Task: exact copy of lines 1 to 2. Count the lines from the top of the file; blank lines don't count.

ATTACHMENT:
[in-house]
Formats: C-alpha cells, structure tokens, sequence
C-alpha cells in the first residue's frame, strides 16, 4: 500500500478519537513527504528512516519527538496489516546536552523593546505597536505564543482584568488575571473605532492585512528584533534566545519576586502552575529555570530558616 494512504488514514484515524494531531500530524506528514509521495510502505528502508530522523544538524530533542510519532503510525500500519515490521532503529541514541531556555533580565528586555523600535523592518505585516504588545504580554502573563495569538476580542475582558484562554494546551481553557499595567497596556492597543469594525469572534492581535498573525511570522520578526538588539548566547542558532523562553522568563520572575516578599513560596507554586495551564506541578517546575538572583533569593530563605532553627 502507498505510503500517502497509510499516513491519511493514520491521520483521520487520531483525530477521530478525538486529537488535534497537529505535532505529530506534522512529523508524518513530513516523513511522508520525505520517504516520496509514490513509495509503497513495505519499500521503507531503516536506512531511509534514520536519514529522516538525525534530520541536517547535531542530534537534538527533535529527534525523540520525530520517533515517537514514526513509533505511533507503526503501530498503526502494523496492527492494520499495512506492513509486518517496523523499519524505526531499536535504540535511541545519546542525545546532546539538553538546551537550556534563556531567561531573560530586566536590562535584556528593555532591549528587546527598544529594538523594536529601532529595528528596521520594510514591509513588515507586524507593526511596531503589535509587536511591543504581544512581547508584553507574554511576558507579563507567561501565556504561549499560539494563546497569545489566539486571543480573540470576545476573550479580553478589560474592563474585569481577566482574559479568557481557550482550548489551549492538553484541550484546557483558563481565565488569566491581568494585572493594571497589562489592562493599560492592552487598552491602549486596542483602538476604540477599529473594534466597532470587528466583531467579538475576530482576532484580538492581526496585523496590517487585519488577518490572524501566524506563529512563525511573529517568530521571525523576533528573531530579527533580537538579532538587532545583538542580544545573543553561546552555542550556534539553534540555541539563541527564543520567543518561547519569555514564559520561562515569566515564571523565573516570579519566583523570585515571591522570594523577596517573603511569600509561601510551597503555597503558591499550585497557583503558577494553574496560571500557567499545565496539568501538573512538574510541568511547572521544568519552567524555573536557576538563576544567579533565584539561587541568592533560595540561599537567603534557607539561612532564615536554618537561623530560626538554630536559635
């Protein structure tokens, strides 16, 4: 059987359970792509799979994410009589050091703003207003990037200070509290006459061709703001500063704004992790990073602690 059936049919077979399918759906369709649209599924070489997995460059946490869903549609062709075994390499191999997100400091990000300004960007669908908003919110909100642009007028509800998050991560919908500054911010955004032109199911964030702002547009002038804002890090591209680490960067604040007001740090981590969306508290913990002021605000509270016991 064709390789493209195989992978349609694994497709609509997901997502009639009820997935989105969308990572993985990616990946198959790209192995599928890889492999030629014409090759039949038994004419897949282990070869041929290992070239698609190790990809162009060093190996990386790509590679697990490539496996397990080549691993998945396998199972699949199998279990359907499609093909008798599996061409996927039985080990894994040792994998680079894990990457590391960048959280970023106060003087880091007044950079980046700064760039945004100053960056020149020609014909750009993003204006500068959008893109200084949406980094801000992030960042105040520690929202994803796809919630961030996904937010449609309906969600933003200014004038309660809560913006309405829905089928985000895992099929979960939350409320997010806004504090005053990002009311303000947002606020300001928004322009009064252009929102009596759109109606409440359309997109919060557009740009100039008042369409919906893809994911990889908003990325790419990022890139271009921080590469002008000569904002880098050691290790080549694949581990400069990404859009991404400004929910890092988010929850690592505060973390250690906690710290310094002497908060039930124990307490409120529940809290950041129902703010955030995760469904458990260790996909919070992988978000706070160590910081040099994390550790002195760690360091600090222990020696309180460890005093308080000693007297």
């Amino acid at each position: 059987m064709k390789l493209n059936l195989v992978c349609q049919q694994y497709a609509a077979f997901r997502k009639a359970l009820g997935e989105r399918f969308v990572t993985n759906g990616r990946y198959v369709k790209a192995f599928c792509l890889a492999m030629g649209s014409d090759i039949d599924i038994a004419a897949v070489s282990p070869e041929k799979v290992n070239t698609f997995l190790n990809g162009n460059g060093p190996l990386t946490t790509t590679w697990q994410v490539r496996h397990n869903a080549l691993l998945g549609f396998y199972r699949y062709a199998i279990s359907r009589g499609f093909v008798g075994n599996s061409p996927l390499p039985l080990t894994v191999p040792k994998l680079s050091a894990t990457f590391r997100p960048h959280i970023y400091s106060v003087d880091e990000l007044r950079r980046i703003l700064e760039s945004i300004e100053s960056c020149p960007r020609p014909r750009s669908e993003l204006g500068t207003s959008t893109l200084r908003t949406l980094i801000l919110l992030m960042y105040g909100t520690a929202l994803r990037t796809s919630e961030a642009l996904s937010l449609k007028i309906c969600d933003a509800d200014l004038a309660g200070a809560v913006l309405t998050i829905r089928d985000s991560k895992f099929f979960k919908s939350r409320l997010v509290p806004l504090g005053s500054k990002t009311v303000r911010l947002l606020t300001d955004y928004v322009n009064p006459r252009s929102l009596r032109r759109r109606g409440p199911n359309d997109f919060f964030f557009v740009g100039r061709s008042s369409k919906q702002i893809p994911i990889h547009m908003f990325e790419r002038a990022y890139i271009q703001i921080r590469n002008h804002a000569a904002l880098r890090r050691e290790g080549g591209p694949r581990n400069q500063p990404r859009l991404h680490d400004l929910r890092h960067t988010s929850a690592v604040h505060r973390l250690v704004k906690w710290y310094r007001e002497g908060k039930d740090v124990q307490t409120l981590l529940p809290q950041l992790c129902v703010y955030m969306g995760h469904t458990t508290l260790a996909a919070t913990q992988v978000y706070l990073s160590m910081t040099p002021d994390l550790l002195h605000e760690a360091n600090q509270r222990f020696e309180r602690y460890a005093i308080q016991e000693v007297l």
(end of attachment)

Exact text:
[in-house]
Formats: C-alpha cells, structure tokens, sequence